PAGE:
Americans would be better served looking back at the health care system we used to have back in the early 1980s and earlier, before the rise of HMOs, than the mediocre-at-best government run systems of Europe. Back then we had the best health care in the world, and it was affordable.

      1. Life expectancy is a reflection of health care and (specially) access to health care. The correlation is not spurious, is a well documented fact. US health care system nowadays is the least efficient in the world. It provides huge profits to health corporation, but horrific results to people. It is not a coincidence that US is the only outlayer of the western countries. US system favours corporate profits over health, and prevents many people to get the health care they need. Yes, maybe the best hospitals in the US are the best in the world, but 99% people never go to the best hospitals. What they need is the chance to go to a regular hospital whenever they need it, independently of their financial situation.

        I have a hard time believing in that story. In the countries I know it would be a serious crime for any public hospital to deny any kind of necessary treatment to anyone. The hospital does not have the legal right to make that kind of decision. And if decided by the central government it would be an international scandal.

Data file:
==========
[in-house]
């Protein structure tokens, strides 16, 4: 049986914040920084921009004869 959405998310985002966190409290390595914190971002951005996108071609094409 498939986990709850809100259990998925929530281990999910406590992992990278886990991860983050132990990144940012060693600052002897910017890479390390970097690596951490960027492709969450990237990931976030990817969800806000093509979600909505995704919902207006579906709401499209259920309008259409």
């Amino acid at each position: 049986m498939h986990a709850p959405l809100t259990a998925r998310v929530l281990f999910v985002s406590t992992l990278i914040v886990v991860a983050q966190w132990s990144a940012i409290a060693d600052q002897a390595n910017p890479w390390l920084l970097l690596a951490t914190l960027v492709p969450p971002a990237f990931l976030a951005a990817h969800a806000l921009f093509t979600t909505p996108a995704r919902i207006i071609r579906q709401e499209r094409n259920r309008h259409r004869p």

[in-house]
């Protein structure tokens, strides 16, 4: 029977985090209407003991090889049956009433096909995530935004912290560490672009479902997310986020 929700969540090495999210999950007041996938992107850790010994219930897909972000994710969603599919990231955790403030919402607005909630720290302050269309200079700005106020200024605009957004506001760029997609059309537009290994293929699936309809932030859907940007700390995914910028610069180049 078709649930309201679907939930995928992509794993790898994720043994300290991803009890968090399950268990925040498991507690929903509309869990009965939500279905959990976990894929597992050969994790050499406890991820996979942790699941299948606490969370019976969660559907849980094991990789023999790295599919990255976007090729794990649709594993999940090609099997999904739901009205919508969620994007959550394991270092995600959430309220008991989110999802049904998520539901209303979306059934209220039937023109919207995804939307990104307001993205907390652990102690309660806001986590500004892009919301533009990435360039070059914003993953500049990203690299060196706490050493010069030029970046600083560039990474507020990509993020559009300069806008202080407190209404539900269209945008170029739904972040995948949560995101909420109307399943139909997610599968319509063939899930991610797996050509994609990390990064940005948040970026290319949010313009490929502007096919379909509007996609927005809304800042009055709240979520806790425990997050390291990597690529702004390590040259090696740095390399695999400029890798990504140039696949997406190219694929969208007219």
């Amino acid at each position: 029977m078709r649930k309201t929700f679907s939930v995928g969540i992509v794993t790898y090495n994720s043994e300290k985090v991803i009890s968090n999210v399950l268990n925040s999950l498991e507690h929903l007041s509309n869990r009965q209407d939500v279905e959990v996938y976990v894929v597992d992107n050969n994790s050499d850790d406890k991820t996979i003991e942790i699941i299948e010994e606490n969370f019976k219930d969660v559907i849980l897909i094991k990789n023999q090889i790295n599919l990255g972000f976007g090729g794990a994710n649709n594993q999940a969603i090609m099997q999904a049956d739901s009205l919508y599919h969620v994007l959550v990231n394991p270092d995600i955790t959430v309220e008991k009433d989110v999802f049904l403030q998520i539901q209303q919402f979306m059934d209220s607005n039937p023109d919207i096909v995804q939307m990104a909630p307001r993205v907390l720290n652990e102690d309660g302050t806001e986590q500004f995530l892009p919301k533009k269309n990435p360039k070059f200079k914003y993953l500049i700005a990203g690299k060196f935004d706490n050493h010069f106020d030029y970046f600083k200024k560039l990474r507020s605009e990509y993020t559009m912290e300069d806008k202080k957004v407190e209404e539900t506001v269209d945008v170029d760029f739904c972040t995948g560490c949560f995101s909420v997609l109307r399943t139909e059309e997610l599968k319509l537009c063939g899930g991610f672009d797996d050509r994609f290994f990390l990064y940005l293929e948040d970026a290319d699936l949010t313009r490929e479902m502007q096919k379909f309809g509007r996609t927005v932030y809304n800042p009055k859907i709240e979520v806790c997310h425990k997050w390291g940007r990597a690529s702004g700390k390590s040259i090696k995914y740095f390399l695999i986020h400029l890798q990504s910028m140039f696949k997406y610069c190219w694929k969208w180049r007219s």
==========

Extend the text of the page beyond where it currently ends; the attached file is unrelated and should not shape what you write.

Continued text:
The “mediocre at best” systems of Europe are among the only ones that provide good health care to people non-rich people. Much better than the US system has ever done.

  4. …and, my comments are getting caught in spam again. (Although, admittedly my comment was just a link to Policy Debates Should Not Appear One-Sided as relevant LW reference, so you don’t necessarily need to bother fishing it out.)

      1. Oh, OK, thanks! It’s just annoying because my comments seem to get caught in the spam filter rather than in moderation, so I wasn’t sure you’d even see it for approval without looking. Thanks again!

  5. I think this represents the difference between understanding an argument and using an argument. When using, you isolate the important points from the greater system, and ignore as much as possible to present an objectively good option. It’s common in politics because that is the entire point of politics.

  6. The concept of “sacrifice-blindness” feels to me like a particular way of looking at an issue I wrote about a couple of (somewhat more unwieldy) blog posts on our tendency to ignore “gadflies”. In other words, we humans are lazy: we want to be able to settle on a position and argue for it via as easy an algorithm as possible, so we pay plenty of credence to some aspects of issues that we find comfortable (e.g. “health care for everyone is good”) while conveniently (often subconsciously) dismissing other possibilities (e.g. “the money for health care has to come from somewhere”, and so on). It certainly makes the task of convincing ourselves and others easier on us, but only at the price of making much less valid and rational assessments.

  7. I think reason why debates are so bad is due to knowing what sacrifices are made for the good idea.

    But in general I’m usually opposed to good ideas, even if I suggested the idea I will usually take the opposing side. I’m just against it.